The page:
The studies by Scholefield and Steele, that Dr Jongen and Professor Kahlke referred to in their letter to the editor, underline the necessity to consider interdisciplinary follow-up care strategies the development of anal cancers, especially in immunosuppressed risk patients. This idea is supported by a study that was published in December 2013—after we had already submitted our manuscript to Deutsches Ärzteblatt—which included 187 649 organ-transplant patients, and which compared with the non-transplant general population described a rise in the incidence (standardized incidence ratio, SIR) of so-called HPV related cancers by a factor of 3.3–20.3 for in-situ cancers and 2.2–7.3 for invasive cancers (1). Similar to the finding of squamous cell carcinomas of the peripheral skin a continual increase in the incidence of vulval, anal, and penile squamous cell cancers was observed under transplant-associated immunosuppression (incidence rate ratio [IRR] 2.1–4.6 for >5 years versus <2 years after transplantation).
The authors explain the rare occurrence of invasive squamous cell cancers of the uterine cervix that was documented in this study (with an SIR of 1.0) with the success of gynecologic screening in the cohort under study and therefore recommend that analogous screening investigations should also be used to for the early detection of other HPV associated squamous cell cancers in immunosuppressed patients (1). We agree with this idea.
Professor Breuniger’s contribution to the discussion questions the value of photodynamic therapy (PDT) beyond its previously described value in immunosuppressed patients. In addition to pondering—in principle—the question of whether a modern skin cancer center should keep from its patients a therapeutic modality that has been described in the literature with a sound evidence base, we wish to point out that for most dermatologists the curettage—recommended as “monotherapy” in this letter — is obviously an already intrinsic part of the preparation for PDT. Our recommendation of PDT in immunosuppressed patients with pronounced actinic cutaneous carcinoses is based on the sound data for this small group of patients and is supported by others (2).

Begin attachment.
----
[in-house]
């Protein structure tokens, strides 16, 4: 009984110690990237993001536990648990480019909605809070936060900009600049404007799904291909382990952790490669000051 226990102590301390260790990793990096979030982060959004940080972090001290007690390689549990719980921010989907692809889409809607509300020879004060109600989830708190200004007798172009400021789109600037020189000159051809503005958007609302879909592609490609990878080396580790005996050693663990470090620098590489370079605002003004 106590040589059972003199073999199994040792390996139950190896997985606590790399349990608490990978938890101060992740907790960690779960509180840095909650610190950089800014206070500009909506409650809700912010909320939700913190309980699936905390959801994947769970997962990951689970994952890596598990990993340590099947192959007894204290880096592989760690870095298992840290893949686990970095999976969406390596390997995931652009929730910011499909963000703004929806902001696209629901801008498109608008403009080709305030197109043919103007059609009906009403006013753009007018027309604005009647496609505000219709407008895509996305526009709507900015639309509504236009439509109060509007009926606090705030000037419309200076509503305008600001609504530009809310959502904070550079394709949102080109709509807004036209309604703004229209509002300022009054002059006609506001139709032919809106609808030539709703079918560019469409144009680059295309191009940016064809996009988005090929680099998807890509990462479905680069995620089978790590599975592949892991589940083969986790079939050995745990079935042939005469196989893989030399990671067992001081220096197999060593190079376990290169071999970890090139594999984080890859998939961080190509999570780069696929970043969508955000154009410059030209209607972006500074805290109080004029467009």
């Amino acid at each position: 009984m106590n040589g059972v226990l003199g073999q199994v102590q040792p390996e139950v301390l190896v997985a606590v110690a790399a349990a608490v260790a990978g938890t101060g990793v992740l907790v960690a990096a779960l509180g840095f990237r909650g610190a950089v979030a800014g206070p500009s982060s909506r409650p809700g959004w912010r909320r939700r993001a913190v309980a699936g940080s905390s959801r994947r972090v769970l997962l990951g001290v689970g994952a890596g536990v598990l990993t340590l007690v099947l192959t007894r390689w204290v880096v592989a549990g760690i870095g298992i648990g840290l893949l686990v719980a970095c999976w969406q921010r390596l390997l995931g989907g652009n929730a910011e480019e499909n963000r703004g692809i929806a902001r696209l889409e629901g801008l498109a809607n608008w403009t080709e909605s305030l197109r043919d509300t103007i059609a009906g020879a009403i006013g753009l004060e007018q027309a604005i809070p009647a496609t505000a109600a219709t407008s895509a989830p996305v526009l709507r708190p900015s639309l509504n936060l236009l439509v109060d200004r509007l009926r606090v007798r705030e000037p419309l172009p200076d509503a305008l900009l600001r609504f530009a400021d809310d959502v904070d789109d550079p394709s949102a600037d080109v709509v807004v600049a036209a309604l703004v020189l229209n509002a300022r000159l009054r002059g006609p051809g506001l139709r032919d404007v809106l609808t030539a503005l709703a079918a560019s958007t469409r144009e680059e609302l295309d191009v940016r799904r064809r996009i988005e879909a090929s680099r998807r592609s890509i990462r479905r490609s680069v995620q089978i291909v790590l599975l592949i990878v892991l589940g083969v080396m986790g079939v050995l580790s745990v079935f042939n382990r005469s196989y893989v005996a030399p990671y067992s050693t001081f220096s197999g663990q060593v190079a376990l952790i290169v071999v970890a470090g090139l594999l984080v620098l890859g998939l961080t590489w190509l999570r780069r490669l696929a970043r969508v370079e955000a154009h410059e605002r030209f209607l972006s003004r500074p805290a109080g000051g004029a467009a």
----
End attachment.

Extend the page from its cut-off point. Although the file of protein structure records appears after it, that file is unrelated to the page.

Obviously, in our outpatient clinic, many immunosuppressed patients, especially those with milder actinic keratoses (AK), are also treated successfully with topical diclofenac in hyaluronic acid or topical 5-FU, or—with a very strictly refined indication—off-label with imiquimod. Because of the wide spread and clinical intensity of actinic cutaneous carcinoses in immunosuppressed patients, we think that, for these tumors, reactive surgical management alone is hard to explain to high-risk patients, and in the meantime, cases have become known where patients explicitly refused repeated surgery for squamous cell cancer after dozens of preceding excisions, in full awareness of what the subsequent clinical course would be.
We wish to express our support for the undisputed value of complementary, mechanically destructive treatment for hyperkeratotic lesions, embedded into stringent topical treatment, as well as the absolute necessity of biopsy confirmation and excision of potentially invasive skin tumors (2).
Dr. med. Claas Ulrich
Hauttumorcentrum der Charité
und Nachsorgeambulanz für Immunsupprimierte
Conflict of interest statement
Dr. Ulrich has received payment for serving on Advisory Boards for the Calderma, Novartis, Pfizer, and Meda companies, reimbursement of scientific meeting participation fees and travel costs from Pfizer, and research support (third-party funding) from Calderma and Wyeth.
|1.||Madeleine MM, Finch JL, Lynch CF, et al.: HPV-related cancers after solid organ transplantation in the United States. Am J Transplant 2013; 13: 3202–9 CrossRef MEDLINE|
|2.||Ritchie SA, Patel MJ, Miller SJ: Therapeutic options to decrease actinic keratosis and squamous cell carcinoma incidence and progression in solid organ transplant recipients: a practical approach. Dermatol Surg 2012; 38: 1604–21 CrossRef MEDLINE|
|3.||Ulrich C, Arnold R, Frei U, Hetzer R, Neuhaus P, Stockfleth E: Skin changes following organ transplantation—an interdisciplinary challenge. Dtsch Arztebl Int 2014; 111: 188–94 VOLLTEXT|